A few days ago, I went to my local drug store, which contains a post office. I needed a stamp.
I stood in a lineup of people waiting to mail parcels and pick up packages, and searched in vain for the express aisle. I just needed a stamp. After five minutes with little movement, I noticed a tiny sign that told me there were stamps at the checkout. Bonus.
When I reached the front of the checkout line with my few parcels, I opened my mouth to ask for stamps, but the girls asked me if I wanted a bag. "Ummm, no thanks." I opened my mouth again, and she had my parcels checked through and was asking for the points card. I found it for her. On the third try, she said, "Will that be credit or debit?" In frustration, I made a gesture of impatience and said (rather louder than necessary) "I need stamps."
"You need stamps." She opened the drawer in front of her and produced the stamps. "Just trying to get the questions out."
What happened to listening?
If she had stopped for a fraction of a second, I could have asked my question, but she had been trained to ask a series of questions as quickly as possible in the interest of providing good service. Also, her break was the next thing on her agenda, as soon as she was done with me.
I've never been good at rapid-fire anything. Pepper me with questions, and I shut down. I have a good brain, but it doesn't work that way. That's why mental arithmetic and multiplication drills left me in the dust. (Okay, anything to do with math left me in the dust, but you get my drift.) That's why I don't go into a popular coffee shop. As soon as I walk in the door, I am accosted by an enormous menu of drink options, with various sizes and flavours. In front of it is someone who wants to know your order. Now.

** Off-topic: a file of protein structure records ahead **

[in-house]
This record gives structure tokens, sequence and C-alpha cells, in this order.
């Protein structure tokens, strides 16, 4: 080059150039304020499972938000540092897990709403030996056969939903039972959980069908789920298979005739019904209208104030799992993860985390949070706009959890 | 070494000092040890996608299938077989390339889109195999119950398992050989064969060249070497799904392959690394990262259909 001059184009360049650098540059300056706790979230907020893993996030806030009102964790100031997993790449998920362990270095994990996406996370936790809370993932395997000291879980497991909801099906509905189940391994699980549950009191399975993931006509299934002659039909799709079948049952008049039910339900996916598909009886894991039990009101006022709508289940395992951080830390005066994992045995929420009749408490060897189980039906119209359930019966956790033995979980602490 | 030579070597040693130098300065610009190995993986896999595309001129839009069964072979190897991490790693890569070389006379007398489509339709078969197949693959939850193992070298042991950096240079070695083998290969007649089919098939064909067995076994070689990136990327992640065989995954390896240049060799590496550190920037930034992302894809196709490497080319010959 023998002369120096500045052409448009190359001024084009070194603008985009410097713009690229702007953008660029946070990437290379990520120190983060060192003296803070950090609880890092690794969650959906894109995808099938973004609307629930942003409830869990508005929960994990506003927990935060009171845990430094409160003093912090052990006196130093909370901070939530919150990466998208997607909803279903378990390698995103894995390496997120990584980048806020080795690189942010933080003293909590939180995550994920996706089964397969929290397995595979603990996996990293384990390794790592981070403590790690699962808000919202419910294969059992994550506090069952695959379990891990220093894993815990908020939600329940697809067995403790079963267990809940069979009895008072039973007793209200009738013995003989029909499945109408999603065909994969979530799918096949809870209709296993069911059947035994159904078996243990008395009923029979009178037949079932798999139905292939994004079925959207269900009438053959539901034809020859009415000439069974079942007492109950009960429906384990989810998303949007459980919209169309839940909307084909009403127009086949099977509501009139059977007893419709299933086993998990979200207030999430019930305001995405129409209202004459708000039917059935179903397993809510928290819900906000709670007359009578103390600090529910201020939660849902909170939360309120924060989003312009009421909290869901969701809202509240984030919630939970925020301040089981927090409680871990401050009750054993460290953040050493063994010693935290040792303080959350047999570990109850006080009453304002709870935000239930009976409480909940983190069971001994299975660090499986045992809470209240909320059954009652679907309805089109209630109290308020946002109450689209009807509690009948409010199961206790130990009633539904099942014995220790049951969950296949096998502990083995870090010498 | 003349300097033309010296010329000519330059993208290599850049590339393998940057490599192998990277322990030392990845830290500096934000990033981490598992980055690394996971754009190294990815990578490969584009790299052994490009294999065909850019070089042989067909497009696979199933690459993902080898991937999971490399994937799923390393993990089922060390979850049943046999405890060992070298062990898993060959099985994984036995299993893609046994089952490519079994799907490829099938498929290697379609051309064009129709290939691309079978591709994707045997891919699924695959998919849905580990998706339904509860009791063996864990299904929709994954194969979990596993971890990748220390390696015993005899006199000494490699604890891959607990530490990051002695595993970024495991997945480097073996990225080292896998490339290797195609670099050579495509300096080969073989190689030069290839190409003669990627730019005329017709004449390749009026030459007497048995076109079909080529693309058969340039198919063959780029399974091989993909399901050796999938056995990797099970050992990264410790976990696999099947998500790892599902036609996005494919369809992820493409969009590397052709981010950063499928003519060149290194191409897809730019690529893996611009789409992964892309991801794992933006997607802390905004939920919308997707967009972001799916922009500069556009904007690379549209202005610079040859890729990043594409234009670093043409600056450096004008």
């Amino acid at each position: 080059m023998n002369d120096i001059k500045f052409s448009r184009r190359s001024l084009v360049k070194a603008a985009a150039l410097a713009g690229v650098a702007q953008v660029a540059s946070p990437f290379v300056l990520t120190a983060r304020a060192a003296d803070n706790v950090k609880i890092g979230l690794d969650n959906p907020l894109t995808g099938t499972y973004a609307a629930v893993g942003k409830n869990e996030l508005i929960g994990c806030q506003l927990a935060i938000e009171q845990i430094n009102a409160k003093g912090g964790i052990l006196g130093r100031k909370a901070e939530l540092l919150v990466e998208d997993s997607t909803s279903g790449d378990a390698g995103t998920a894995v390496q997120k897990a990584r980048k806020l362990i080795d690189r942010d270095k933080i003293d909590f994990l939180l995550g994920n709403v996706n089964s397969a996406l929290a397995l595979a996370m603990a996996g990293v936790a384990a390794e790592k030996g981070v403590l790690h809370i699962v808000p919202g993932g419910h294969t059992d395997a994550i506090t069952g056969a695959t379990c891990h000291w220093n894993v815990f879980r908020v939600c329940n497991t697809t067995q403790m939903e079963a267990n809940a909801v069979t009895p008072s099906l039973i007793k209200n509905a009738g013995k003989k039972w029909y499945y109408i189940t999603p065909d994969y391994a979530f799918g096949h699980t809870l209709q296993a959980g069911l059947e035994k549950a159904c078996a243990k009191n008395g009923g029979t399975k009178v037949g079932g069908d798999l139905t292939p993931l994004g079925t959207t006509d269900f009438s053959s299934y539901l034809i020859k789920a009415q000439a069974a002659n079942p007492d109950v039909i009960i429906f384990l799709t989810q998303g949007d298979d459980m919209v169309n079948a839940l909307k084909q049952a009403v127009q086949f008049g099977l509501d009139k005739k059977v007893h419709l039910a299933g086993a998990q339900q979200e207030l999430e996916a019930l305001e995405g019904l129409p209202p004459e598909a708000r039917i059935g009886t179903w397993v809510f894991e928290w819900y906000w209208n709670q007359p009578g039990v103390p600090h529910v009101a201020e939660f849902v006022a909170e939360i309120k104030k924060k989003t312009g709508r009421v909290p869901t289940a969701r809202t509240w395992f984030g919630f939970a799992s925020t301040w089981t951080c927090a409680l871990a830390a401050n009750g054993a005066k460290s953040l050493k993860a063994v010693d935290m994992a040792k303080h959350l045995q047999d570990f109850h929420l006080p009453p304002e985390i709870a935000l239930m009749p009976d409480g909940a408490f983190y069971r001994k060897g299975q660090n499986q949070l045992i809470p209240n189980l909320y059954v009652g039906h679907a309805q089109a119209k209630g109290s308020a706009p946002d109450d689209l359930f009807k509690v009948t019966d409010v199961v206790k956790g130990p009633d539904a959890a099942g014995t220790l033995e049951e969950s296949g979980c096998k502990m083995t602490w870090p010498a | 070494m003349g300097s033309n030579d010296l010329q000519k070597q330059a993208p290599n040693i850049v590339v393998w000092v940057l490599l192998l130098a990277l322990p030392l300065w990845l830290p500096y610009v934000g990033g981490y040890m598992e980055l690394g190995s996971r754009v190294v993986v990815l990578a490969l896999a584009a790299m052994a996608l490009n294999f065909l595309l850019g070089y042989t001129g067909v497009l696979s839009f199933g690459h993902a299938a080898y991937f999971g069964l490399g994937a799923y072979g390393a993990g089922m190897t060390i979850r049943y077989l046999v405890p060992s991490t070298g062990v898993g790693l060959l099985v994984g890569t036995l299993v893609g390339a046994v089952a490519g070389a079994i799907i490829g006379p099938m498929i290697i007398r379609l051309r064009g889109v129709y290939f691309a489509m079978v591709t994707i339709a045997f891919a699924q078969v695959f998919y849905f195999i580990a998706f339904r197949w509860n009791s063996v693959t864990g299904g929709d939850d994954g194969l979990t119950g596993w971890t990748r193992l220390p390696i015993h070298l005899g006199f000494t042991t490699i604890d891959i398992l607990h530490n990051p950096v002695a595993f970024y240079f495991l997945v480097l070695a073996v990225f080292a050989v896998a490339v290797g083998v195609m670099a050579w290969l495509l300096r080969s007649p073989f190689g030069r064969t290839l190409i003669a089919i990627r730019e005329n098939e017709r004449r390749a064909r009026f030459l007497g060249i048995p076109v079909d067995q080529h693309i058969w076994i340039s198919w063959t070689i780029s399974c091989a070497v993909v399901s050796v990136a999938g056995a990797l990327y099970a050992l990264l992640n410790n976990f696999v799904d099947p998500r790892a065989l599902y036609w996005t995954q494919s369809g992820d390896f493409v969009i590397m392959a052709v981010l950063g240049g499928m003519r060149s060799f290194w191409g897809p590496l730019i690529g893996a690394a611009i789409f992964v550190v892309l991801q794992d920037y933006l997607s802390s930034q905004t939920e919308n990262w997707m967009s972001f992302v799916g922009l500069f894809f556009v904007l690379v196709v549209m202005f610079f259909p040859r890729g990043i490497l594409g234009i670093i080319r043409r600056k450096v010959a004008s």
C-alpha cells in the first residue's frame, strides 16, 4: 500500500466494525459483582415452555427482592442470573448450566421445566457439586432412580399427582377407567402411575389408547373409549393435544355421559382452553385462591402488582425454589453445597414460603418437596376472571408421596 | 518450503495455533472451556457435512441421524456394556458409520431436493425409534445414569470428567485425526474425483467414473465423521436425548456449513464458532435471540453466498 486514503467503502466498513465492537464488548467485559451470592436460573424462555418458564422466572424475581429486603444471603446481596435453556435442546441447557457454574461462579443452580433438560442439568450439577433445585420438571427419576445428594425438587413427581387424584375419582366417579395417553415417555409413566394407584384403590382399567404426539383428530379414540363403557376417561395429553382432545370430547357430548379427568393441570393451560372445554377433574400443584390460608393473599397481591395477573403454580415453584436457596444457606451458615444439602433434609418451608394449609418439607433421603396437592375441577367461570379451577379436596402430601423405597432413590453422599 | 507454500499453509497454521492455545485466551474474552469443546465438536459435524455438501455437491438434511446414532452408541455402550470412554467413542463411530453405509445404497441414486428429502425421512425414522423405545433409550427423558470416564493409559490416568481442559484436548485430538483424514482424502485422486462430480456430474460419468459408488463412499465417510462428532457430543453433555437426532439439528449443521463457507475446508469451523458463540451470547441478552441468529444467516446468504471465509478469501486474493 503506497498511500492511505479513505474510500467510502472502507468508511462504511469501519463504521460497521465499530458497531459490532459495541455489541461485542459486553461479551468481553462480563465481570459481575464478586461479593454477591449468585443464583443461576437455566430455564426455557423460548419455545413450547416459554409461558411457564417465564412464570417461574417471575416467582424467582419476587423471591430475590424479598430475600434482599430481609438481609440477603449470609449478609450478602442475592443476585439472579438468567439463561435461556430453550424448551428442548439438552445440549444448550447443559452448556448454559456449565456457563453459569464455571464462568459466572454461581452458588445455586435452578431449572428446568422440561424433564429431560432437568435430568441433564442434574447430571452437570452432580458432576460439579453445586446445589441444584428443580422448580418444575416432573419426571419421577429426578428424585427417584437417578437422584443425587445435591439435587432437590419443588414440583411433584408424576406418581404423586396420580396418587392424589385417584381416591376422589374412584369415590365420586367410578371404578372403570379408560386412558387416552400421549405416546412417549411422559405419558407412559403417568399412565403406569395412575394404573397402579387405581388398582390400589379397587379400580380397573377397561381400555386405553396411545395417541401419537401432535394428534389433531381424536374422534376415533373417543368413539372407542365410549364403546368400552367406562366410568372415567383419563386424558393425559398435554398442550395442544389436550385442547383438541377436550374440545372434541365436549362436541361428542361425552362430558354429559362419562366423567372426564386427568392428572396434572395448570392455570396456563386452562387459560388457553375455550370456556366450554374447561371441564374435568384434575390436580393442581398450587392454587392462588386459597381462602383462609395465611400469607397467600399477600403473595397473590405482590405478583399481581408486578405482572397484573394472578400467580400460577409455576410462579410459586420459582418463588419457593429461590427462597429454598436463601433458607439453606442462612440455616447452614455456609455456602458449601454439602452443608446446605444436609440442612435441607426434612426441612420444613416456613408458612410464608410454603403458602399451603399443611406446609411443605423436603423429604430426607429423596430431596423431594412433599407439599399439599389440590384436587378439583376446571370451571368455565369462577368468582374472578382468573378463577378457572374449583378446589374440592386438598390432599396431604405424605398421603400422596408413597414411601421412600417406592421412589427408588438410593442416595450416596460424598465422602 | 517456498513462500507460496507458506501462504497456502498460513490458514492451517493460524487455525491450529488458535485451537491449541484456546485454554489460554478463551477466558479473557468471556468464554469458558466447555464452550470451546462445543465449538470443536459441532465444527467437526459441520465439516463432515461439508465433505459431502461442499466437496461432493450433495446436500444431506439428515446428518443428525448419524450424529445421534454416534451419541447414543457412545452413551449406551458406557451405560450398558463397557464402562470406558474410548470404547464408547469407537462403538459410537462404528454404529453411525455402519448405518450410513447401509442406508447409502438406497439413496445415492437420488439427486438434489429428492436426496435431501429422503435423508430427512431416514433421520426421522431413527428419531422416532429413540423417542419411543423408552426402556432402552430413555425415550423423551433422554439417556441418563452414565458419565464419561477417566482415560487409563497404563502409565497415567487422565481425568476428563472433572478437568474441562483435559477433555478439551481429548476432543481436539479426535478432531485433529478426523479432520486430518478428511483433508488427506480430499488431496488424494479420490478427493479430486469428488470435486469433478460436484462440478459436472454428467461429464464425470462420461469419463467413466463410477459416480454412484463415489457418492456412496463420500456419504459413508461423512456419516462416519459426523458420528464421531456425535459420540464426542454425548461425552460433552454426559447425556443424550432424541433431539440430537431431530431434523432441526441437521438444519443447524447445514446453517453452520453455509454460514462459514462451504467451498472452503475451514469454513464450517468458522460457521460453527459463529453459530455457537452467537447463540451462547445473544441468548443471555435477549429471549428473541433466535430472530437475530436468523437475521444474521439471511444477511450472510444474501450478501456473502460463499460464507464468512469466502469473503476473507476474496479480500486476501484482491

I'm not the only one like this. I used to decorate cakes at an ice cream shop, and I'd see people leaving with a glazed expression. All they wanted was ice cream, but they had to decide between cone or cup, waffle cone or regular, plain or chocolate dipped cone, a counter full of flavours, and then there were the toppings. I felt sorry for them.
Maybe it's not just the service industry. How many times do I ask someone, "How are you?" and not listen for the answer? Do I stop to look at their face and take a few minutes to hear what might behind their glib response?
James has it pinned down. "My dear brothers and sisters, take note of this: Everyone should be quick to listen, slow to speak and slow to become angry." James 1:19. It's not just about shutting up (although that's a start) but actively listening, and responding only with thoughtful care. Think about what is behind what the person is saying.
God, now He's the ultimate listener. "The Lord hears when I call to Him."Psalm 3:4 He listens, He cares, He loves me, He answers.
"Lord, remind me. Quiet my heart; help me to set aside my agenda. Make me into the kind of listener who really cares. Make me like You.
Do you remember a time when someone really listened, and it made a difference?